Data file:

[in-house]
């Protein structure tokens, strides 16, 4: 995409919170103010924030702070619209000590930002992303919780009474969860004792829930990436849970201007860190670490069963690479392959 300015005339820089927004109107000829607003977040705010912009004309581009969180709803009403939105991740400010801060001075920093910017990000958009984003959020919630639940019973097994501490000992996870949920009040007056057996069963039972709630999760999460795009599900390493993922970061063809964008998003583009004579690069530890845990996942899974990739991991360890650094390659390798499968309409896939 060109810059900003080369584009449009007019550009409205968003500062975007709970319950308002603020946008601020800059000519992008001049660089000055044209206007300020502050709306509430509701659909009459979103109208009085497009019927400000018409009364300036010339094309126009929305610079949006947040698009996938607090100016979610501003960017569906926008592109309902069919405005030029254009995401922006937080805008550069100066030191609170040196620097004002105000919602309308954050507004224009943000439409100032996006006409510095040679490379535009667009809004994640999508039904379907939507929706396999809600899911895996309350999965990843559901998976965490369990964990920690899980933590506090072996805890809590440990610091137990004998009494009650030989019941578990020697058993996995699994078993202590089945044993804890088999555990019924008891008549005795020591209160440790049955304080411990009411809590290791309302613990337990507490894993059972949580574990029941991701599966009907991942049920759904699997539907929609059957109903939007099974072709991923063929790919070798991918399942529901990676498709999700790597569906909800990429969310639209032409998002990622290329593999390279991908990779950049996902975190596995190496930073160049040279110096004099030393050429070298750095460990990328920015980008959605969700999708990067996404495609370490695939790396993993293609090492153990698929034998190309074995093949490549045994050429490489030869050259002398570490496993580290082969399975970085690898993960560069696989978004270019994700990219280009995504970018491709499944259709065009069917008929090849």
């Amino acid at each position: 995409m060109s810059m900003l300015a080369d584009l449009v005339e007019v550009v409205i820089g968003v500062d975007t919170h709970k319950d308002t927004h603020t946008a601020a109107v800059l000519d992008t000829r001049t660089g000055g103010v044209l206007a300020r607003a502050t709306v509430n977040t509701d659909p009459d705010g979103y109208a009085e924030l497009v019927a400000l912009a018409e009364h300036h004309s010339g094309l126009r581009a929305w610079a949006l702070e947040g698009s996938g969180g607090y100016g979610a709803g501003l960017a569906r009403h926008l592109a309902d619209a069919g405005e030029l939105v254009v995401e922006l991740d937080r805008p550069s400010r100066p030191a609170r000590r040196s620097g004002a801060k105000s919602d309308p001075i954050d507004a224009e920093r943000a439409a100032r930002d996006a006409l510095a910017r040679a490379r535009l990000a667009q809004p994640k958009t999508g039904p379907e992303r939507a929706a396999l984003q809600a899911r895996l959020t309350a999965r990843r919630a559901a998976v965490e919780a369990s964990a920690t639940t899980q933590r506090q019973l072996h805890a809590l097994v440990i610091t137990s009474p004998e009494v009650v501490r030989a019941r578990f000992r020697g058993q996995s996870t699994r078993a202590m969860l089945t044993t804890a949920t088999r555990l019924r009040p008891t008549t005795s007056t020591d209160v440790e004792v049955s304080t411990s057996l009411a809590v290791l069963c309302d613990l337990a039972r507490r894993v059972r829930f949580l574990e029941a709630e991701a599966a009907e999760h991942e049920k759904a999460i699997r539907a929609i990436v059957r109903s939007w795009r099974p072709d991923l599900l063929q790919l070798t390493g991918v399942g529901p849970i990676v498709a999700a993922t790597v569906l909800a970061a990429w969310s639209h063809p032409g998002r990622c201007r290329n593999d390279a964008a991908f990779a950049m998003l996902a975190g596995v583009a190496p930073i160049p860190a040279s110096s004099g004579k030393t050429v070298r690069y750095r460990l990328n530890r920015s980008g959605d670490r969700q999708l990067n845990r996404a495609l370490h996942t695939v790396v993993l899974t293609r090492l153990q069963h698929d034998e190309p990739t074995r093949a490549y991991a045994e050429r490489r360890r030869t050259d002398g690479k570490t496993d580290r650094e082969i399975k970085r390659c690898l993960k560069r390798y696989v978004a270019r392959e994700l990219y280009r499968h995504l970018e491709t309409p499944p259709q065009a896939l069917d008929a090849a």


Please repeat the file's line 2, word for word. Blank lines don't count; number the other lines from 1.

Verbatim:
């Protein structure tokens, strides 16, 4: 995409919170103010924030702070619209000590930002992303919780009474969860004792829930990436849970201007860190670490069963690479392959 300015005339820089927004109107000829607003977040705010912009004309581009969180709803009403939105991740400010801060001075920093910017990000958009984003959020919630639940019973097994501490000992996870949920009040007056057996069963039972709630999760999460795009599900390493993922970061063809964008998003583009004579690069530890845990996942899974990739991991360890650094390659390798499968309409896939 060109810059900003080369584009449009007019550009409205968003500062975007709970319950308002603020946008601020800059000519992008001049660089000055044209206007300020502050709306509430509701659909009459979103109208009085497009019927400000018409009364300036010339094309126009929305610079949006947040698009996938607090100016979610501003960017569906926008592109309902069919405005030029254009995401922006937080805008550069100066030191609170040196620097004002105000919602309308954050507004224009943000439409100032996006006409510095040679490379535009667009809004994640999508039904379907939507929706396999809600899911895996309350999965990843559901998976965490369990964990920690899980933590506090072996805890809590440990610091137990004998009494009650030989019941578990020697058993996995699994078993202590089945044993804890088999555990019924008891008549005795020591209160440790049955304080411990009411809590290791309302613990337990507490894993059972949580574990029941991701599966009907991942049920759904699997539907929609059957109903939007099974072709991923063929790919070798991918399942529901990676498709999700790597569906909800990429969310639209032409998002990622290329593999390279991908990779950049996902975190596995190496930073160049040279110096004099030393050429070298750095460990990328920015980008959605969700999708990067996404495609370490695939790396993993293609090492153990698929034998190309074995093949490549045994050429490489030869050259002398570490496993580290082969399975970085690898993960560069696989978004270019994700990219280009995504970018491709499944259709065009069917008929090849």